OC Black History Parade and Unity Festival

By Dianne Anderson

Even if he wanted to, it would have been impossible for Dwayne Shipp not to participate in the Orange County Black History Parade when he was growing up.

After all, it was his mother, Helen M. Shipp, who started him.

He was still too young to understand what it meant to ride the giant chariot at the age of five, but today he understands. Something special was in the works.

“Walking the parade route, I was sitting on a float waving at people, I didn’t know why. All I knew was that it was exciting,” he said.

In 1980, with the county’s first black parade in history, officials approached her mother to ask if she still wanted to hold the event because she only had eight entries.

“She said yes, the show has to begin,” said Shipp, president and chairman of the steering committee for the nonprofit Orange County Heritage Council. “This year, we are considering about 60 applications.”

At the time, he may not have been old enough to appreciate the legacy in the larger context of the county’s history, but it sparked the start of a lifelong passion which he carries for what is beyond drums and whirlwinds.

Since its inception, he has become his mother’s right arm in planning, walking the field, taking care of all the tasks for the parade to take place.

“I’m not going to lie, when I was young, I got a little nervous at the time of the parades. You have to pick this up or drop that off. I wanted to play with friends, but all this time I was taught,” he said.

On Saturday, February 5, the 42nd Annual Orange County Black History Parade and Unity Festival welcomes the community for non-stop entertainment and activities from 9:00 a.m. to 5:00 p.m. , advance, unite,” The event will feature live music, a university fair, a health village, an OC-HC art exhibition at the MUZEO museum and cultural center, among many other attractions. The event takes place at 205 W. Center Street Promenade Anaheim Blvd.

The Grand Marshall is R&B singer Kenny Lattimore. Also featured are actresses Danielle Lawson and Layla Crawford from the film KING Richard, based on the true story of Venus and Serena Williams. The event celebrates the 50th anniversary of the Soul Train Dancers.

Free vaccinations and COVID testing are being provided by the Orange County Health Department, and there will be plenty of masks and sanitation stations set up with free sanitizers. Those who stay until the end of the event can collect gifts, necessities and hygiene products that everyone uses, such as soap, deodorant, razors.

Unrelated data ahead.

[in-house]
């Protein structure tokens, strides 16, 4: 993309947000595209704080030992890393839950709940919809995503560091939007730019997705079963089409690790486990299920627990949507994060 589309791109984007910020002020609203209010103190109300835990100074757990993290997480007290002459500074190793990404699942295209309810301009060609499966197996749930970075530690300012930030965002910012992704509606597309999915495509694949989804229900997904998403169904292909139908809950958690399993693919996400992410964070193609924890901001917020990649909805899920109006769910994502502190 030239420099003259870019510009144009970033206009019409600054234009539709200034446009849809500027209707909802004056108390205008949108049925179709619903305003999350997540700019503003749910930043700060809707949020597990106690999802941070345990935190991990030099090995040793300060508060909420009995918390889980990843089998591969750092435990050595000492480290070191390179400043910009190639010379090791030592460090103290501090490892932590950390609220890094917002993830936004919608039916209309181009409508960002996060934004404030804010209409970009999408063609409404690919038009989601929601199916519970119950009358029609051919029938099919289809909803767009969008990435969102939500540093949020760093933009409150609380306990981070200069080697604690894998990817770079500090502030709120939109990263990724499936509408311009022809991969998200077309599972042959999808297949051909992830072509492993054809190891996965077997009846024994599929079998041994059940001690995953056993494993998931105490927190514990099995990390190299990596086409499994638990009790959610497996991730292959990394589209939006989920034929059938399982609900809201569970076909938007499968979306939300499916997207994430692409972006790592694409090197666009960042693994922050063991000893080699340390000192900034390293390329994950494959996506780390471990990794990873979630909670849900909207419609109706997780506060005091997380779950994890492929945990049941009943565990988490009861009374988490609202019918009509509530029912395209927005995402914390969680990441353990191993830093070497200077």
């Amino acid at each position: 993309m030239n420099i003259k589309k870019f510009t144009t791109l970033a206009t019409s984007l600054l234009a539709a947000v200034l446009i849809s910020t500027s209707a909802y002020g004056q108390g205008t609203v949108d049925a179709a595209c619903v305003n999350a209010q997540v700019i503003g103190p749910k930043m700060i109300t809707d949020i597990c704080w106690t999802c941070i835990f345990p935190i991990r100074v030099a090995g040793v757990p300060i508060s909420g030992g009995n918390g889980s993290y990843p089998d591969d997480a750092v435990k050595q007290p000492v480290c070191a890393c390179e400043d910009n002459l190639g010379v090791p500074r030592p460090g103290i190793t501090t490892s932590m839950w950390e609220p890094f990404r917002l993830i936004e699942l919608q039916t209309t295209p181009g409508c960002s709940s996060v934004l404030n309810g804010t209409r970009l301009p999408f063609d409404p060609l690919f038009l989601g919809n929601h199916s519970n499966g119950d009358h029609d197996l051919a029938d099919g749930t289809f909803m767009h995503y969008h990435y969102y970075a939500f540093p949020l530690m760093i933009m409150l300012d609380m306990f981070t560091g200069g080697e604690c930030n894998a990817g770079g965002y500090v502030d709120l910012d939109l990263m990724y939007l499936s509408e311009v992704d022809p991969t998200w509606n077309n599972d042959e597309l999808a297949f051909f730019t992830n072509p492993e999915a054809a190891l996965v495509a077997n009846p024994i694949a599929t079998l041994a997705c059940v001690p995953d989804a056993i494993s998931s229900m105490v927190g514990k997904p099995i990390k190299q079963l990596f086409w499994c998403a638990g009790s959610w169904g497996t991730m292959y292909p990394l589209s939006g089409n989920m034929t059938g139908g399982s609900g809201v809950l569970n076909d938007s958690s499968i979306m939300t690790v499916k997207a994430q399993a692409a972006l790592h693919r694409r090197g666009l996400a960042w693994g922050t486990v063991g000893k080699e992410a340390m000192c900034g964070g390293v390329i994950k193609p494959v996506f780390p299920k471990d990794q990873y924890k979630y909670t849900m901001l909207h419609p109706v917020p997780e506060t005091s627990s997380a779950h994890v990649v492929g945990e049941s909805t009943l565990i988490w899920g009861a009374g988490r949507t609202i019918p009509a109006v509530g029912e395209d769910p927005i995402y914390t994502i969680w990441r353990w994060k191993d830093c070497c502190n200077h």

He said they were keeping everyone safe and healthy, following CDC rules and compliance, as was the Rose Parade, which he attended to see how they were handling safety protocols. Last year, the Rose Parade only shot about 35% of its par. He expects his parade to do much the same or better.

“We get calls every day,” he said. “It’s actually going well. Disneyland is open, if Disneyland was closed we wouldn’t have it.

Vendors are encouraged to take opportunities to sell their products, and the event continues to receive applications. This year, due to COVID, they have expanded to the street and expanded with more space for vendors, and they have lots of resource and program information booths.

“If you have your masks and you are vaccinated, or if you are not vaccinated, you can get vaccinated. It’s supposed to be 79 degrees and beautiful weather,” he said.

A show of custom cars and motorcycles will be featured, and the event also includes break dancing, which recently got its own Olympic category.

After all this time, he said the process was still exciting.

“It’s the same emotional charge, even more of a responsibility to make sure the community gets [to] experience what I experienced for the first time. That’s why our motto is that the legacy never ends. I am excited but responsible to continue.

It’s hard work, but he’s learned to cut through huge bureaucracy. There are permits to deal with the health department, fire department, and garbage department. There is food and vendors.

“You have to pay for the lights and for the music to be played,” he said. “It must be in your heart because at the Orange County Heritage Council we don’t get paid. We do it because we want to do it. »

His mother organized the parade every year and he said she never asked for or received a personal penny. She always taught him that he could invest in things, but more importantly, be sure to invest in people.

“That’s why we serve our community,” he said.

For more information see http://oc-hc.org/

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